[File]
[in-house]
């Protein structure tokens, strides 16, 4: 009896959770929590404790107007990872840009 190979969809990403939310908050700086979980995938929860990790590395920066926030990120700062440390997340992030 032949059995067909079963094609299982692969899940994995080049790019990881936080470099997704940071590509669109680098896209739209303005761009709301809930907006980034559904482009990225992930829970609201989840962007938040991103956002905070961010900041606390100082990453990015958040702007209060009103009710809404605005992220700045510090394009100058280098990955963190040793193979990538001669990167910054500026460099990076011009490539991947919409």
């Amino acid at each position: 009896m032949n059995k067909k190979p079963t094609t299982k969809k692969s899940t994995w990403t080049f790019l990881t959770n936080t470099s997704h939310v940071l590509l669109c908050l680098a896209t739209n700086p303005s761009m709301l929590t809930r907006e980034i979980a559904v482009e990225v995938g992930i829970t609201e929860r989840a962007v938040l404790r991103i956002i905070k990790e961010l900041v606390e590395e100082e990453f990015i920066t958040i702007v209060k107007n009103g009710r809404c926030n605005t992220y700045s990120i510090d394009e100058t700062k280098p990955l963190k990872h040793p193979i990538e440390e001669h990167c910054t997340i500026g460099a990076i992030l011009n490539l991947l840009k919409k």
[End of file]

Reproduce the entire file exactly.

[in-house]
């Protein structure tokens, strides 16, 4: 009896959770929590404790107007990872840009 190979969809990403939310908050700086979980995938929860990790590395920066926030990120700062440390997340992030 032949059995067909079963094609299982692969899940994995080049790019990881936080470099997704940071590509669109680098896209739209303005761009709301809930907006980034559904482009990225992930829970609201989840962007938040991103956002905070961010900041606390100082990453990015958040702007209060009103009710809404605005992220700045510090394009100058280098990955963190040793193979990538001669990167910054500026460099990076011009490539991947919409």
């Amino acid at each position: 009896m032949n059995k067909k190979p079963t094609t299982k969809k692969s899940t994995w990403t080049f790019l990881t959770n936080t470099s997704h939310v940071l590509l669109c908050l680098a896209t739209n700086p303005s761009m709301l929590t809930r907006e980034i979980a559904v482009e990225v995938g992930i829970t609201e929860r989840a962007v938040l404790r991103i956002i905070k990790e961010l900041v606390e590395e100082e990453f990015i920066t958040i702007v209060k107007n009103g009710r809404c926030n605005t992220y700045s990120i510090d394009e100058t700062k280098p990955l963190k990872h040793p193979i990538e440390e001669h990167c910054t997340i500026g460099a990076i992030l011009n490539l991947l840009k919409k």